Not that friends won’t be supportive of your goals, but most likely, they’ll project their fears onto you and try to talk you out of pursuing your passion. A lot of the nay saying is based on empirical data: “Well, Mr. So-and-So self-published a book, and he only sold four copies.” “The publishing industry is in the toilet.” “There’s really no market for short stories — especially from an unknown author. Don’t quit your day job.” Every time, I heard those protests, I would cry. Not that I didn’t believe in myself. I was frustrated because I had finally reclaimed my dreams and a childlike faith in my idea, and I didn’t want to see them crushed.

I’m a dreamer from way back, ever since I strutted up and down the steps of my row house in Norristown, Pennsylvania at age 10. I was the queen of “mind movies.” I fancied myself an actress and would dance up and down the carpeted steps of our house on Green Street, pirouetting before an adoring audience.


But even before then, I attempted to build a time machine out of a baby carriage and some nuts and bolts at age 8, because I knew a larger existence awaited me. I even packed a journal for the journey, to record my exploits in the next dimension. What can I say? I was a geeky loner kid, a reader of Stephen King and Mad magazine, and a burgeoning pianist, which made me an outcast in my neighborhood. Had no Double Dutch or dancing skills, was terrified of the drill team, because that required coordination and rhythm — two traits that have always eluded me. All I had was my dreams. I wanted to write. I wasn’t sure what the genre would be, but I had a love of the written word, and I wanted to share my ramblings with the world.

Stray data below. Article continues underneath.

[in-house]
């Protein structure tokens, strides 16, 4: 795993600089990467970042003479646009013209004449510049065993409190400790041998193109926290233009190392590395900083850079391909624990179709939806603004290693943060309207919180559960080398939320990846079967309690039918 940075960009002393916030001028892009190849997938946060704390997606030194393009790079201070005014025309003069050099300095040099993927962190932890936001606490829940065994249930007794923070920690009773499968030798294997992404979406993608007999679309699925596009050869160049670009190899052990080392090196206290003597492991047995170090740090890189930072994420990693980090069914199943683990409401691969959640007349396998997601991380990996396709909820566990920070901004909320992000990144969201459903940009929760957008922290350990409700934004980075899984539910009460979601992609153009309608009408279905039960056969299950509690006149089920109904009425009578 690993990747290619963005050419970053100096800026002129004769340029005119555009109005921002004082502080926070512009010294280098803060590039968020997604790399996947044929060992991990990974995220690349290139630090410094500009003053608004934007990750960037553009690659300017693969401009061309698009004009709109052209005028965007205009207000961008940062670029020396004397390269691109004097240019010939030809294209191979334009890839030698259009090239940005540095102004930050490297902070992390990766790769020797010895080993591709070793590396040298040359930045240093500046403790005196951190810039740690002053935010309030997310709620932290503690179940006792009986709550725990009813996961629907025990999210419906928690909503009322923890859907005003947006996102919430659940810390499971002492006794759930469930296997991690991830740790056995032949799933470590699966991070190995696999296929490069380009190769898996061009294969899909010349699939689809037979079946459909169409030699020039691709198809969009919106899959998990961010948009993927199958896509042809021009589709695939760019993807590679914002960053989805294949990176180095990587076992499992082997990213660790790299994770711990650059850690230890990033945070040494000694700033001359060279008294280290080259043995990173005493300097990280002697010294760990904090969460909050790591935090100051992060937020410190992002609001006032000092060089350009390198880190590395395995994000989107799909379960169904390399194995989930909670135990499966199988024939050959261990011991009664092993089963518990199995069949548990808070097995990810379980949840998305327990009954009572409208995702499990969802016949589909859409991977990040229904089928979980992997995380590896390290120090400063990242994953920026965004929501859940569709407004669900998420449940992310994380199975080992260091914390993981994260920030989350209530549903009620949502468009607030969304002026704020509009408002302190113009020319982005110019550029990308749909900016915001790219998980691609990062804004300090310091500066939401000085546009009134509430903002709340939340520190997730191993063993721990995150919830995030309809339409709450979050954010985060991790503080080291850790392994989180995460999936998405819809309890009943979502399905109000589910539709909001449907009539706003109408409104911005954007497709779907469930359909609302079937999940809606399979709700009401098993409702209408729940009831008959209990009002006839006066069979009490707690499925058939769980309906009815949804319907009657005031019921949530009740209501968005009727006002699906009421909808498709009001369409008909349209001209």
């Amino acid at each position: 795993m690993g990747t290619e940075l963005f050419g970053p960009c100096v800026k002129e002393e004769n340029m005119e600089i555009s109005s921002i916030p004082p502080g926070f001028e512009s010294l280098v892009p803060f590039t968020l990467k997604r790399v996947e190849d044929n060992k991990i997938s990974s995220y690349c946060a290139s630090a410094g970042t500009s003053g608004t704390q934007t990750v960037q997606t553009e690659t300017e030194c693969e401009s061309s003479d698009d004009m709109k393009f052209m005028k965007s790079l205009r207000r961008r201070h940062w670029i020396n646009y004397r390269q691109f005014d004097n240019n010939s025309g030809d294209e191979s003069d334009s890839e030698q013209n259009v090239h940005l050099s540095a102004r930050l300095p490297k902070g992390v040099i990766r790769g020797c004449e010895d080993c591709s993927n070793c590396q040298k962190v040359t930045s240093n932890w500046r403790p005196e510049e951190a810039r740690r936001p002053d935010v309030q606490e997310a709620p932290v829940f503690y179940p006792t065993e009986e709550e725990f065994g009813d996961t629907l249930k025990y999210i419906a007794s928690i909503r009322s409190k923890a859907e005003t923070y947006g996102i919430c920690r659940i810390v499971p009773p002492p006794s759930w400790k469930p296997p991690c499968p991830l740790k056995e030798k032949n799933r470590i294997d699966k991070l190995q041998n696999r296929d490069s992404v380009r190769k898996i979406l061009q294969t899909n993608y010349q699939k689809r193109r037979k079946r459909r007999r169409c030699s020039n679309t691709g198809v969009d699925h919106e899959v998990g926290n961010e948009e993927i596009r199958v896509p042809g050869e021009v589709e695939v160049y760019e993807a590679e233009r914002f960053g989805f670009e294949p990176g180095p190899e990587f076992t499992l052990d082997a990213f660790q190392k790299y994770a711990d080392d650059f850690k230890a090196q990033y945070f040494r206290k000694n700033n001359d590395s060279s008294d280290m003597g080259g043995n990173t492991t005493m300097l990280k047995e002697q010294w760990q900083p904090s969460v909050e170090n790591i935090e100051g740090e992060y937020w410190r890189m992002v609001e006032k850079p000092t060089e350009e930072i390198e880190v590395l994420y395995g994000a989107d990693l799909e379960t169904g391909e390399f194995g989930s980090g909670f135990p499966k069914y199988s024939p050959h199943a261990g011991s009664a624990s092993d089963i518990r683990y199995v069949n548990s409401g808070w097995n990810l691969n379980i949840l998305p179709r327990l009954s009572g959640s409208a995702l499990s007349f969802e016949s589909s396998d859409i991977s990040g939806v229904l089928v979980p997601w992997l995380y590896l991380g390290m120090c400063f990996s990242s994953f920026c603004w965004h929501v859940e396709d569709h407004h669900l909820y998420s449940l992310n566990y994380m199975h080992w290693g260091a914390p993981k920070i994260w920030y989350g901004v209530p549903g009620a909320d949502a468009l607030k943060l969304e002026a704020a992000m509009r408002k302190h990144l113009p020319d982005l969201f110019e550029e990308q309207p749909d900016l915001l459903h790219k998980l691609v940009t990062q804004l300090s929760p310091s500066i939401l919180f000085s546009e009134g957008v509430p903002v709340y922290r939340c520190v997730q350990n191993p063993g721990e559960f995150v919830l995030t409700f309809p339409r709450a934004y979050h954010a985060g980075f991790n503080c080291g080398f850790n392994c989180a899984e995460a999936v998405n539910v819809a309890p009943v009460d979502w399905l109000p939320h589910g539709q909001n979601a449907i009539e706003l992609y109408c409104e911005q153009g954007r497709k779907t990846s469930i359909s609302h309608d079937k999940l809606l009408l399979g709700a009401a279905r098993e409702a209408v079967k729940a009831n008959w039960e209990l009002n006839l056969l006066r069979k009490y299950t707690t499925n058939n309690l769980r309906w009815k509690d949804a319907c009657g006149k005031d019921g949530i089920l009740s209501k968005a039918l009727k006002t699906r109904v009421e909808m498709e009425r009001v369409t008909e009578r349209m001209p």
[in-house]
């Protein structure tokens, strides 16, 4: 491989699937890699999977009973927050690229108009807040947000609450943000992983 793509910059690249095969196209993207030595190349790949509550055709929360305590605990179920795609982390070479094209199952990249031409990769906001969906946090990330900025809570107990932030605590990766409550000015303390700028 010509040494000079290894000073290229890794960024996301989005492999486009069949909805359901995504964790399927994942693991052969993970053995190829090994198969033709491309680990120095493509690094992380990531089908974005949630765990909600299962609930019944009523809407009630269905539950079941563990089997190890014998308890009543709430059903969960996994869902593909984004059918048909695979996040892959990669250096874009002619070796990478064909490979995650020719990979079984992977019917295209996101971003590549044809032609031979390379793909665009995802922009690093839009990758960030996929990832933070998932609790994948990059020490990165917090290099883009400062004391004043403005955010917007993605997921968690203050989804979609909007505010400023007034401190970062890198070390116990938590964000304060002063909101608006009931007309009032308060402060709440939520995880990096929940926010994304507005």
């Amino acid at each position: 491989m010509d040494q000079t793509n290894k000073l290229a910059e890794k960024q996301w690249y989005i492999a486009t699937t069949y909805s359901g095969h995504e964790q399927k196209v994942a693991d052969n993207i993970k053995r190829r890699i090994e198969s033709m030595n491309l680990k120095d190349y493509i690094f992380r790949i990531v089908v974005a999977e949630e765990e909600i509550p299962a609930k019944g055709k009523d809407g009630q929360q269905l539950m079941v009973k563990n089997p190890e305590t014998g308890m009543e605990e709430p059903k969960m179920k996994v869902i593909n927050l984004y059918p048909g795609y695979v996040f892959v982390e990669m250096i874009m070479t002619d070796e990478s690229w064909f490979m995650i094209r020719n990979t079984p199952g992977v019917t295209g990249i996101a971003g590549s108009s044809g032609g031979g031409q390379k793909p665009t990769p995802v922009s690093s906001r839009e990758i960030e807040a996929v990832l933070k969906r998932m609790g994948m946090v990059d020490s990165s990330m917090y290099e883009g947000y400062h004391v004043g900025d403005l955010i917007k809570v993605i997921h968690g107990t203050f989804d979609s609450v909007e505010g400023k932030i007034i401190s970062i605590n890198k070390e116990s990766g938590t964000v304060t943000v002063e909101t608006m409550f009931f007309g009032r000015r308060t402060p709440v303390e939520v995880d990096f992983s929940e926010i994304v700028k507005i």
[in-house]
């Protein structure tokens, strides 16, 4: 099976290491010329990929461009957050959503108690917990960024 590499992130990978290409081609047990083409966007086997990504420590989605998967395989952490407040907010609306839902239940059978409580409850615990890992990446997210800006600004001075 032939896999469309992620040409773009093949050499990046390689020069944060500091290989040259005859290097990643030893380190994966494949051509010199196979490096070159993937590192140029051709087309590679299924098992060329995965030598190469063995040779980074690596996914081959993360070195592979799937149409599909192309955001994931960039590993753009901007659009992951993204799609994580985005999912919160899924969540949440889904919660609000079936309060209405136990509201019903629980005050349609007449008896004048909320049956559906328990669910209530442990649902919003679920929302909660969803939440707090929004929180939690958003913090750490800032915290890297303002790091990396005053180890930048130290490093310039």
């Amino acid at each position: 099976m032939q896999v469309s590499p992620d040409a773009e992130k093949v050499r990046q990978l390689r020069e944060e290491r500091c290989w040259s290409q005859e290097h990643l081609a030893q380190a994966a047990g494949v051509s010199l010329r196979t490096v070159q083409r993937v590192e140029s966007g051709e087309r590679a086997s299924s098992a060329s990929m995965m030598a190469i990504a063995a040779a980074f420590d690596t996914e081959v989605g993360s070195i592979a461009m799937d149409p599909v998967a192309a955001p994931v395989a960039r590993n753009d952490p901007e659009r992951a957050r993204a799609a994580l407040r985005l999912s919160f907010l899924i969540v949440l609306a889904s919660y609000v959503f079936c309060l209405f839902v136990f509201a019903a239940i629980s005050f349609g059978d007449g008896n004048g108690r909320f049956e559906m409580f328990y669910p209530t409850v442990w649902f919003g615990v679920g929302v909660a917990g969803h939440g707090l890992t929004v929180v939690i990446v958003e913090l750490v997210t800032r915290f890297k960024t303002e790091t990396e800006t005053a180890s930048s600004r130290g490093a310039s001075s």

After college, I lived in Baltimore for a few years, and that’s when I developed an interest in screenwriting. When I first moved to L.A. from Baltimore more than a decade ago, I hit the streets with my script and a smile, convinced I’d be in pre-production on a film a few months after my arrival. In spite of my small-town girl optimism, I hustled every day — contacting agents, networking at industry parties, taking meetings.  Even though nothing materialized outside of a few expired option agreements and several little-known celebrities taking an interest in my work, I knew that I would never give up on my love of writing.

So here is where I stand — on the cusp of handing in my resignation notice. Yes, I know I’m crazy. I’ve been called that since undergrad. The book is written and copy edited, blurbs are in place on the cover, the printer is locked in. I’m talking to my friend Moe from grad school about shooting the trailer, and I’m hoping to have a soft digital launch later this month. I’m exhausted. Living on lattes and potato chips, but life is good. I’m that optimistic 10-year-old dancing on the steps again, assured of a future.

“Until there are lots of blk filmmakers who are willing to work as struggling artists to produce a variety of representations that emerge from unfettered imaginations, we’ll never witness a cultural transformation of representations of blackness.” & “A culture that is not ready for blk writers to emperiment with the written word will be all the more closed to the idea of engaging experimental images.”